The Lituitida are the Lituitidae of the Treatise (Furnish & Glenister,1964), reranked as an order and combined with other orthoceratoids. They are considered to be more closely related to the Orthocerida than to the Ascocerida or Pseudorthocerida which are also included.
Lituitids are characterized by smooth to annulate shells in which the juvenile portion near the apex is coiled or cyrtoconic. The adult portion is straight or slightly sigmoidal and may be expanded. Growth lines show a deep hyponomic sinus and lateral ocular sinuses. The siphuncle is subcentral with layered connecting rings. Cameral deposits are prevalent and concentrated more ventrally. The apex is small and spherical and lacks a cicatrix. The Lituitida, which were originally included in the Tarphycerida as the Lituitidae (Furnish and Glenister) have their beginnings in the Early Ordovician with forms like Ancistroceras. Their diversity increased after the late Arenigian extinction (Floian-Dapingian) at the end of the Canadian Epoch and take a tumble following the early Cincinnatian (Sandbian) in the early Late Ordovician, from which the group never recovers.
It is thought that they had a planktonic juvenile stage in their life cycle and that mature adults lived in the shallow waters of the open ocean.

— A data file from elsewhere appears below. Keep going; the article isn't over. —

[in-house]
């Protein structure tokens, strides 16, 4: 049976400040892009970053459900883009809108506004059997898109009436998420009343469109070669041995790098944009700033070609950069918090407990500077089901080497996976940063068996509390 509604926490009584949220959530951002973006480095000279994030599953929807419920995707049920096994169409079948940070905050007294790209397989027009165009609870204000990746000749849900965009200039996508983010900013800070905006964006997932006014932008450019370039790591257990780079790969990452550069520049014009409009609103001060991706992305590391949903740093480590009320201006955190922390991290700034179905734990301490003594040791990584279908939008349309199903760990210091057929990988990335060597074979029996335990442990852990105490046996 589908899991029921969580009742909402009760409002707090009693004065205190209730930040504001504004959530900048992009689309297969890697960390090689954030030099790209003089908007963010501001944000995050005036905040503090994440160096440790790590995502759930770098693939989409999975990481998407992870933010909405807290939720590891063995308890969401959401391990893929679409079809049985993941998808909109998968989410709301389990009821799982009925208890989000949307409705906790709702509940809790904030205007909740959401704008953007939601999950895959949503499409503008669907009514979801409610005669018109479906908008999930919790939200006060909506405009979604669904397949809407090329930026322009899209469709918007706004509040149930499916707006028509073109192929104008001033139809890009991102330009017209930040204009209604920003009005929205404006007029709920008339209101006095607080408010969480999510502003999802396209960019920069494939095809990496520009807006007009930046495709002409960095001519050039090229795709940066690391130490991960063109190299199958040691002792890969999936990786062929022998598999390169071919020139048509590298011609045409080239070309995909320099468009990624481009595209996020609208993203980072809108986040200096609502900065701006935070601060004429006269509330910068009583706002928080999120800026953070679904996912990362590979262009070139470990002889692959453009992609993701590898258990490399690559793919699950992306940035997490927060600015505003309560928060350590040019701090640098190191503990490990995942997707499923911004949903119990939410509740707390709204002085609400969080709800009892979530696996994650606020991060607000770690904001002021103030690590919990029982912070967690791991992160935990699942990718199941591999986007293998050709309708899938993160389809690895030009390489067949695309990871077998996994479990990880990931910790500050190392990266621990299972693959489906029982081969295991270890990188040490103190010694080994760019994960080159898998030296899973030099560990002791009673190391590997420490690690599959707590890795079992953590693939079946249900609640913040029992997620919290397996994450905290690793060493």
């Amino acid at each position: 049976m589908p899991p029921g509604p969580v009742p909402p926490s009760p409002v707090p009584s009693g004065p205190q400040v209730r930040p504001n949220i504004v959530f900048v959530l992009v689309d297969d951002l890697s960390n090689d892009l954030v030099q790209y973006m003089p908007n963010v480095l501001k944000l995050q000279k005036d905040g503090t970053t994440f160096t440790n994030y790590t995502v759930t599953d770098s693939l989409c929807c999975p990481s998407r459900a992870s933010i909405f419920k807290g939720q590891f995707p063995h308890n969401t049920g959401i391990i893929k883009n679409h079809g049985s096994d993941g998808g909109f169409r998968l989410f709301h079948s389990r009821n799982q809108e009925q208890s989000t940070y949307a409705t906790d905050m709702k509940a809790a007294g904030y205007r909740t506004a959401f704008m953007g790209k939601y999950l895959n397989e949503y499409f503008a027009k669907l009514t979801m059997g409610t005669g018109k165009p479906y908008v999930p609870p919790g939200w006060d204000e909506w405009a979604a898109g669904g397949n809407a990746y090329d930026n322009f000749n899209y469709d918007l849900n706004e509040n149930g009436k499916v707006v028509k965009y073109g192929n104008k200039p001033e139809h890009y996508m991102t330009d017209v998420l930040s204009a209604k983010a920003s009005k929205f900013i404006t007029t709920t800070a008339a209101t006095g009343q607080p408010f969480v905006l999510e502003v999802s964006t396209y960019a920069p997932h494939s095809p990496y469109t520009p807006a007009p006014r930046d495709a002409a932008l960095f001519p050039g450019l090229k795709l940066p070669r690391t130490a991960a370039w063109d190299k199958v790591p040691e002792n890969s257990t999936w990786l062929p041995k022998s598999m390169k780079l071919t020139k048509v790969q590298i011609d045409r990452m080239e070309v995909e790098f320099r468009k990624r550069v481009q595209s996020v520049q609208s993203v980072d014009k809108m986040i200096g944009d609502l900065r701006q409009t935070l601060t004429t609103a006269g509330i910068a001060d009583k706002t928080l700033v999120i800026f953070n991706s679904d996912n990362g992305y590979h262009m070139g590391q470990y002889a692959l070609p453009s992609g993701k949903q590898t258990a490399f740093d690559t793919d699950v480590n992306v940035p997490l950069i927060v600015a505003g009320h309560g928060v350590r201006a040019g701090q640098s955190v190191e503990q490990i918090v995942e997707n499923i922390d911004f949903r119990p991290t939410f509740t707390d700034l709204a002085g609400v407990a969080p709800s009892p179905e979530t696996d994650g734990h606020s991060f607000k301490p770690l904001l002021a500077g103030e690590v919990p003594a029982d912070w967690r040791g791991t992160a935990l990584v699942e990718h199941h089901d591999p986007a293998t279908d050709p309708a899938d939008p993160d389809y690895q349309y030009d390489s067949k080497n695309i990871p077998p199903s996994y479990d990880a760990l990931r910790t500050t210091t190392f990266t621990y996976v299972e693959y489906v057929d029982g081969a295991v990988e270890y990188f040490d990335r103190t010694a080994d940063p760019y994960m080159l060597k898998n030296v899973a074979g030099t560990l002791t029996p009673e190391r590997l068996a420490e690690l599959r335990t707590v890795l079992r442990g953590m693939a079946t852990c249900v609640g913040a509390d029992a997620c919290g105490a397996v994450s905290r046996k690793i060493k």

Some 8 genera have been described, all from the Baltic region of northern Europe. One genus, Holmiceras, is limited to the Lower Ordovician and one, Ancistroceras, comes from both the lower and middle of the period. Five genera included the type genus, Lituites, are known only from the Middle Ordovician and one, Tyrioceras, is known from the Middle and Upper Ordovician, the last of its kind.
Mutvei, H (2002). "Connecting ring structure and its significance for classification of the orthoceratid cephalopods". Acta Palaeontologica Polonica. 47 (1): 157–168.
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- Furnish; Glenister (1964). "Nautiloidea-Tarphycerida". In Teichert; Moore. Treatise on Invertebrate Paleontology (part K ed.). Geological Society of America and University of Kansas. pp. K362–K367.
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